The only ambulanceman to have reached the pitch as the 1989 Hillsborough Disaster unfolded has admitted, amid a growing sense that tomorrow's exhaustive independent report into the tragedy will force a fresh inquest, that the emergency service response was "poor".
Tom Edwards told an investigative ITV film on Hillsborough, screened last night, that he was staggered to discover no ambulances following him on to the pitch amid the Leppings Lane End crush and that emergency services did not "give the proper care and attention that was due to the people who were dying". When Edwards' ambulance left the field – one of the iconic pieces of footage from that day – it carried Victoria Hicks, leaving her sister, Sarah, behind. Neither survived.
The Hillsborough Independent Panel, which has scrutinised thousands of pages of new material, is expected to shatter the notion, enshrined by Sheffield coroner Stefan Popper in his inquest after the disaster, that no evidence from after a 3.15pm cut-off on the afternoon of the FA Cup semi-final is valid because any injuries sustained before then by the 96 who died were irreversible. The medical records of the 96 are expected to be a particularly revealing part of the findings.
The panel has received the testimony of Debra Martin, the South Yorkshire Police special constable who said that Liverpool supporter Kevin Williams, who was pulled out of the Leppings Lane stand at 3.28pm, had said the word "mum" to her at some time after 3.37pm. She believes he might have been saved.
The case of Williams, who died between 3.50pm and 4pm, is integral to campaigners' hopes to demonstrate that the 3.15pm cut-off – and therefore the inquests – are invalid and should be struck out. Williams' mother, Anne Williams, has applied to the Attorney General, Dominic Grieve, for a new inquest. He is awaiting the full report before deciding whether to apply to the High Court. A fresh inquest for Williams – which seemed an almost unattainable target when the panel was established – would mean the initial accidental death verdicts being re-examined for all 96.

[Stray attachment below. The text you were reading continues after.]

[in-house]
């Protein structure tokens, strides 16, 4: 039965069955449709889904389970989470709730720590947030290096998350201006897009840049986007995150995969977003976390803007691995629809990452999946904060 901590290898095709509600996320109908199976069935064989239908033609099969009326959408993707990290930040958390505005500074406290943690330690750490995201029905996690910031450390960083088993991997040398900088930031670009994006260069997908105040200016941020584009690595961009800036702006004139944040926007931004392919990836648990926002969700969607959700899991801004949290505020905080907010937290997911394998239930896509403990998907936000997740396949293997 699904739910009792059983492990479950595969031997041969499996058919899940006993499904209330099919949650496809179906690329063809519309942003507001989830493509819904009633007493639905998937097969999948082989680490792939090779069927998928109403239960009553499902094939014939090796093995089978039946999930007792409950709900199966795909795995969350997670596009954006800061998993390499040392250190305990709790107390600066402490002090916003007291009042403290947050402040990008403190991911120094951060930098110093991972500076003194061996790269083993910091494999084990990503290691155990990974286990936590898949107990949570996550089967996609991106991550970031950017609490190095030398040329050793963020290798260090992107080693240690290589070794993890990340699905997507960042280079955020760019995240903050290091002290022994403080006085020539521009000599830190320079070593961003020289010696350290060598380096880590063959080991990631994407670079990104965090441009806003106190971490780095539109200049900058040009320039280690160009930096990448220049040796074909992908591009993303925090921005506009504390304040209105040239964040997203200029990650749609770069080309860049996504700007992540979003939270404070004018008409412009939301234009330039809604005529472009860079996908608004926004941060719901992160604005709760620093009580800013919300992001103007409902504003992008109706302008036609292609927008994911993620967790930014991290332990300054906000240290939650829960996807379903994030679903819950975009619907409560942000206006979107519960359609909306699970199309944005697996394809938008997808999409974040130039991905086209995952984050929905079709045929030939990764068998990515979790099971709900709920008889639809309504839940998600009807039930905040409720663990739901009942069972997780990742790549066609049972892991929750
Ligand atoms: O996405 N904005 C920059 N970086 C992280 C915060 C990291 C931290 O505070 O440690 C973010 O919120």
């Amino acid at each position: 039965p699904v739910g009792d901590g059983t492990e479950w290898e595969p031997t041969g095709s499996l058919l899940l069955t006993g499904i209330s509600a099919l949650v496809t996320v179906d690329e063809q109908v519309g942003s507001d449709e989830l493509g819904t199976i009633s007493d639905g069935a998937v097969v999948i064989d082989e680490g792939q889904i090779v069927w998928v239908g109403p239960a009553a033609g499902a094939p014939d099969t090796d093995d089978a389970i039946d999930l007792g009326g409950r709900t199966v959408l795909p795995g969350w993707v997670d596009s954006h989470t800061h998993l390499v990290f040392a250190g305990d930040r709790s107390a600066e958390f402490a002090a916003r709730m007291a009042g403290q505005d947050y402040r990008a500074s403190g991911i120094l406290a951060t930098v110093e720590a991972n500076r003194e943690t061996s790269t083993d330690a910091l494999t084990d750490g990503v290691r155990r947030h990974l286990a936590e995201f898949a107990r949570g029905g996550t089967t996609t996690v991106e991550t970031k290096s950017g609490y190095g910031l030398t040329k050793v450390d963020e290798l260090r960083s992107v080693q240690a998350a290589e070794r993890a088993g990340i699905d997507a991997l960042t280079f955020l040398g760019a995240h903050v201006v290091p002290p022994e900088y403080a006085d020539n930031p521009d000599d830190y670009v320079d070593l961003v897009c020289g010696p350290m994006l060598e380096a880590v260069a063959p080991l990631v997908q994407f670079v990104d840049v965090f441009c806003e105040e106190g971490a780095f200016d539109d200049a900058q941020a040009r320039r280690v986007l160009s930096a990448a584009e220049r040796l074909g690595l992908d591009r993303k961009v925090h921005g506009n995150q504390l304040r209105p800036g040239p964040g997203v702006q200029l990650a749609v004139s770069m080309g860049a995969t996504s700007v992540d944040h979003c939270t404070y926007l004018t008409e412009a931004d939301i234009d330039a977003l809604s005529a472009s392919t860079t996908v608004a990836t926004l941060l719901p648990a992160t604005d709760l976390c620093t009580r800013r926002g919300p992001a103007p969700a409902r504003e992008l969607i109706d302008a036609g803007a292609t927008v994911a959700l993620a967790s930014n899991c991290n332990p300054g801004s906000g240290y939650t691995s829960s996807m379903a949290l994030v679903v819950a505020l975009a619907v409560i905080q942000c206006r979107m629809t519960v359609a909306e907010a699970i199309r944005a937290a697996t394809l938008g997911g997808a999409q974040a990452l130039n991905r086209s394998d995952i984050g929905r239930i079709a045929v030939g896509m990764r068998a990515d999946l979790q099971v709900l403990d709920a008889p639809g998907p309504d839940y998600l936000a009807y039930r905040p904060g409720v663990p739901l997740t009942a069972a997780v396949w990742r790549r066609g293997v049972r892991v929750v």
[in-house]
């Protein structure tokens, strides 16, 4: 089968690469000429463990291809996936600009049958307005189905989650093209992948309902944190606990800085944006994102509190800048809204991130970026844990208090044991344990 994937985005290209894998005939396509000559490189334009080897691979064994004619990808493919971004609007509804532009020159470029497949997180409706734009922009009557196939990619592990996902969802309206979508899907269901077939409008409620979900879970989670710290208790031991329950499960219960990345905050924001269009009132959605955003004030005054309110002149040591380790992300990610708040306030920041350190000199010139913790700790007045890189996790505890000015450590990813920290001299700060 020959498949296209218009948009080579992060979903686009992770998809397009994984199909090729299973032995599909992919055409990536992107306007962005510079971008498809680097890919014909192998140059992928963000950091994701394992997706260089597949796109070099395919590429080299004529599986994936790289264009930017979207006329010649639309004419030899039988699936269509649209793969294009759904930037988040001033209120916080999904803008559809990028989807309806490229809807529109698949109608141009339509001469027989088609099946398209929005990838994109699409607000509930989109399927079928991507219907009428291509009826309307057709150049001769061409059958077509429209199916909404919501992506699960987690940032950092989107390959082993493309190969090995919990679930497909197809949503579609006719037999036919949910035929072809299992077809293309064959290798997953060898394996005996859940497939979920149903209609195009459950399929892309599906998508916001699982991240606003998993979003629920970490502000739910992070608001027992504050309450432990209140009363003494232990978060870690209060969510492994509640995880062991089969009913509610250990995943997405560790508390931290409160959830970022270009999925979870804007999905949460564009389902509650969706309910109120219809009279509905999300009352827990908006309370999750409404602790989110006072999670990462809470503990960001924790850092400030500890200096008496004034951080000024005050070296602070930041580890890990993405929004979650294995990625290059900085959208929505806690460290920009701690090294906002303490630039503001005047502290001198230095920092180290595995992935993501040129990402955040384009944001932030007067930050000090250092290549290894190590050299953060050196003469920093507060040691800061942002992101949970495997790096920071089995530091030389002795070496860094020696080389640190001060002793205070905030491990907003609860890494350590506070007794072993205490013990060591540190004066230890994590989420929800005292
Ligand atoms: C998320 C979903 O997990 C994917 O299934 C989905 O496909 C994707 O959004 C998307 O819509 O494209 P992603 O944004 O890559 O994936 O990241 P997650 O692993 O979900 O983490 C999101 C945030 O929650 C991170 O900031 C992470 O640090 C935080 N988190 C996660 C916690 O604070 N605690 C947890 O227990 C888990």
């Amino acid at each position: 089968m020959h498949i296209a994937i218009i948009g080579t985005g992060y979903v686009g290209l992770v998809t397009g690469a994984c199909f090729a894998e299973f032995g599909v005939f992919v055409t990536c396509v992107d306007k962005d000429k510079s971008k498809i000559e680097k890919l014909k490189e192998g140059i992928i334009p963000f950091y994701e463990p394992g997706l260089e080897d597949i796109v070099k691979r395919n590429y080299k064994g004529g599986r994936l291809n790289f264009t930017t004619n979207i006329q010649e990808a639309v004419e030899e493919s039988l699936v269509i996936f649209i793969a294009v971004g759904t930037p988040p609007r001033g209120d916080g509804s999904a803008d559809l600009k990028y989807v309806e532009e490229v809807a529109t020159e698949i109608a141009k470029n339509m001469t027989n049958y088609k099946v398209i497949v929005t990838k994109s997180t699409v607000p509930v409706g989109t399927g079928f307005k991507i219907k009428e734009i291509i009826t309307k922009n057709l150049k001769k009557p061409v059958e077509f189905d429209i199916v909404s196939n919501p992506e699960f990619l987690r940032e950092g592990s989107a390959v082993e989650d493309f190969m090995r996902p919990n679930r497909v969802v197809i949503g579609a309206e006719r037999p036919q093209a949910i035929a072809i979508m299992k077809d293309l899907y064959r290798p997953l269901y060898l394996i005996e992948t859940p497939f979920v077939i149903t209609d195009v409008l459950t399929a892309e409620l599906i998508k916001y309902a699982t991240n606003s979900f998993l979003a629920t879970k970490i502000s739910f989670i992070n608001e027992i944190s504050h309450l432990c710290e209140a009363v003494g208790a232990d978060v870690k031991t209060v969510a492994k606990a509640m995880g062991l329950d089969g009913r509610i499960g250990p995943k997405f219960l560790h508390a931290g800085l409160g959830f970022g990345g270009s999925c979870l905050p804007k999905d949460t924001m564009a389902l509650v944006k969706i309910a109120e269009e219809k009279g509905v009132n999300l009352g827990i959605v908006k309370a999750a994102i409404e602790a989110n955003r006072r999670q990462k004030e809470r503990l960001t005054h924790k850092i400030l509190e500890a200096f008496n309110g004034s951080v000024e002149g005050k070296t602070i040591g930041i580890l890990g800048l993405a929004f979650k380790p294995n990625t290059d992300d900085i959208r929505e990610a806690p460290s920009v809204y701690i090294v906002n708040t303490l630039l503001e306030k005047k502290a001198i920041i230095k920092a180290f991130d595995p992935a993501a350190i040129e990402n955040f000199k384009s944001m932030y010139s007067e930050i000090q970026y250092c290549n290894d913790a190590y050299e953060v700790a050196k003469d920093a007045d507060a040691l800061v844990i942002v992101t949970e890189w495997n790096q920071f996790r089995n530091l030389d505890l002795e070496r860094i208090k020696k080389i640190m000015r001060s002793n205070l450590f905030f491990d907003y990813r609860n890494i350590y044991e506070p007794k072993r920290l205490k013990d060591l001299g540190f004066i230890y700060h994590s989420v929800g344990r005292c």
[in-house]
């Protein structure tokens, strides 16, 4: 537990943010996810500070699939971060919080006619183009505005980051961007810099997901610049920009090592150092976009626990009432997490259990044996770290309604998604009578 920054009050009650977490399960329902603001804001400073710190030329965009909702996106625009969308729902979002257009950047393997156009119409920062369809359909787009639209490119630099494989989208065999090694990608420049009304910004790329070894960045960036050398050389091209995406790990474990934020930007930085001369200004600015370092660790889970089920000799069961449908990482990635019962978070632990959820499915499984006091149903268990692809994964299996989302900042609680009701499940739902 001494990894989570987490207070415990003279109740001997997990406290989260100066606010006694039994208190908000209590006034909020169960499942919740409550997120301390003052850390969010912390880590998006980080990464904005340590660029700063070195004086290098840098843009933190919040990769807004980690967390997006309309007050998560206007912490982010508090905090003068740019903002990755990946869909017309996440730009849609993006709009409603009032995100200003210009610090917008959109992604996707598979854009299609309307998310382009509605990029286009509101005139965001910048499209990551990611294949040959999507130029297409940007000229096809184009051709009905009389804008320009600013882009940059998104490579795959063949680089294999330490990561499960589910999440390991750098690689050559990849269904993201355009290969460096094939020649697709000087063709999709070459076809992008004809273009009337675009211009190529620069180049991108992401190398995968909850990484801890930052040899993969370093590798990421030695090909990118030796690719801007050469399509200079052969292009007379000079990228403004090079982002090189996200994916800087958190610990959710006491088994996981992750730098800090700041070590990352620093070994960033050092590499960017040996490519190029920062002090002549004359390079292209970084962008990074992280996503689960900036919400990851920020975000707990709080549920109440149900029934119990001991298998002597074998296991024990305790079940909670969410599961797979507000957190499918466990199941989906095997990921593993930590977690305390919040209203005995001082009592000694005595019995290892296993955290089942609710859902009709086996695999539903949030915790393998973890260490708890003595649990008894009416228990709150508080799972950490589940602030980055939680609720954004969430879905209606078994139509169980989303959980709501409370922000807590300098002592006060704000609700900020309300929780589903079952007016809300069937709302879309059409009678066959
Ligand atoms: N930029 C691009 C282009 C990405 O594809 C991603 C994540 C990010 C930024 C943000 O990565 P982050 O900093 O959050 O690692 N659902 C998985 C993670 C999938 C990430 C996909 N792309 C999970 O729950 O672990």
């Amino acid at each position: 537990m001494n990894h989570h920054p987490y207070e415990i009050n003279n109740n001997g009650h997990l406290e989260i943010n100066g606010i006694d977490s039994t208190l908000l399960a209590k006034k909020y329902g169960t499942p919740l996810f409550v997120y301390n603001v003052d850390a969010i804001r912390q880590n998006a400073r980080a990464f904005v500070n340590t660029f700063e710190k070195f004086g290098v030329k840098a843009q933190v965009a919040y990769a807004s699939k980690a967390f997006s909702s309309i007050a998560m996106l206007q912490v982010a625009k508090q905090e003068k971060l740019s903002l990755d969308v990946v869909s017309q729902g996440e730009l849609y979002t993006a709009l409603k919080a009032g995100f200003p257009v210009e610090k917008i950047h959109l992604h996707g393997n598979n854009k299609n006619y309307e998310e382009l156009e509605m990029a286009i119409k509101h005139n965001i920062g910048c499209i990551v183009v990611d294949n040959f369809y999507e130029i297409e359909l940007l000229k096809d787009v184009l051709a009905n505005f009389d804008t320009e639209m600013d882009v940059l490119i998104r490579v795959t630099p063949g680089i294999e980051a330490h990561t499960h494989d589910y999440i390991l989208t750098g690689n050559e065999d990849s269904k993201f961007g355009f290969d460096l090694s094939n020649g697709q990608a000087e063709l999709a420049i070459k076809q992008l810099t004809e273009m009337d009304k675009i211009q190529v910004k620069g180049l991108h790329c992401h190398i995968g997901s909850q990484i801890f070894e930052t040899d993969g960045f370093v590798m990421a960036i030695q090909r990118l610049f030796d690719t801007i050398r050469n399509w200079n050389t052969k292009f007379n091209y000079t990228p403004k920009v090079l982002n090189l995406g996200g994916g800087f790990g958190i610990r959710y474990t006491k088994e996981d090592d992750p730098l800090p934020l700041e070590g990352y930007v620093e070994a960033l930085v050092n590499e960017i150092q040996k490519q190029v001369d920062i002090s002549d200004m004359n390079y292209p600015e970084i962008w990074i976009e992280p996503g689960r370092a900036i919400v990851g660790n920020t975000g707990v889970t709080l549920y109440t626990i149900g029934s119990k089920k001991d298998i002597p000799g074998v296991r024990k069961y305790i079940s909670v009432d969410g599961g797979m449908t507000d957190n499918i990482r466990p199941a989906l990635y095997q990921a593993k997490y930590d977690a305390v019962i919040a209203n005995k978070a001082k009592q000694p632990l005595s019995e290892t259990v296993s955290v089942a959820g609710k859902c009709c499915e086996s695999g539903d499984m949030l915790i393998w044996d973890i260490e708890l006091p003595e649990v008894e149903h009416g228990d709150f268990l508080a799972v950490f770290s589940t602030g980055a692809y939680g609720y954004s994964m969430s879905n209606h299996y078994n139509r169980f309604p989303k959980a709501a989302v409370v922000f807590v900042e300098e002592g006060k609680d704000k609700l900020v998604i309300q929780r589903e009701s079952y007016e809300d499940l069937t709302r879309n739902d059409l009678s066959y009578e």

The findings of the panel – which was established in 2010 on the initiative of the then Culture Secretary, Andy Burnham, to bring "full public disclosure" of all relevant Government documentation – will bring into the public domain 10 boxes of documents which were lodged in the House of Lords library when South Yorkshire Police were forced to disclose them. Burnham revealed in the House of Commons last October one police constable's handwritten statements from within that hoard. The officer described "several officers wandering about in a dazed and confused state. Some were crying and some simply sat on the grass". A note from a senior officer, attached to the top-right corner of the statement, reads: "Last 2 pages require amending. These are his own feelings. He states that PCs were sat down crying when the fans were carrying the dead and injured. This shows they were organised and we were not. Have the PC re-write the last 2 pages excluding the points mentioned."
Tomorrow may prove to be another uncomfortable day for News International, as the panel is likely to shed light on any police briefings for The Sun, which led that newspaper to its infamous decision to blame Liverpool supporters for the tragedy.
"When I set up the panel I promised the families they'd get the full truth," Burnham said last night. "I'm more and more confident that that is what they will get. From here, they got the truth and now we fight for justice."
The Yorkshire Ambulance Service said it was prevented, by a duty of confidentiality, from responding to Edwards' comments until tomorrow.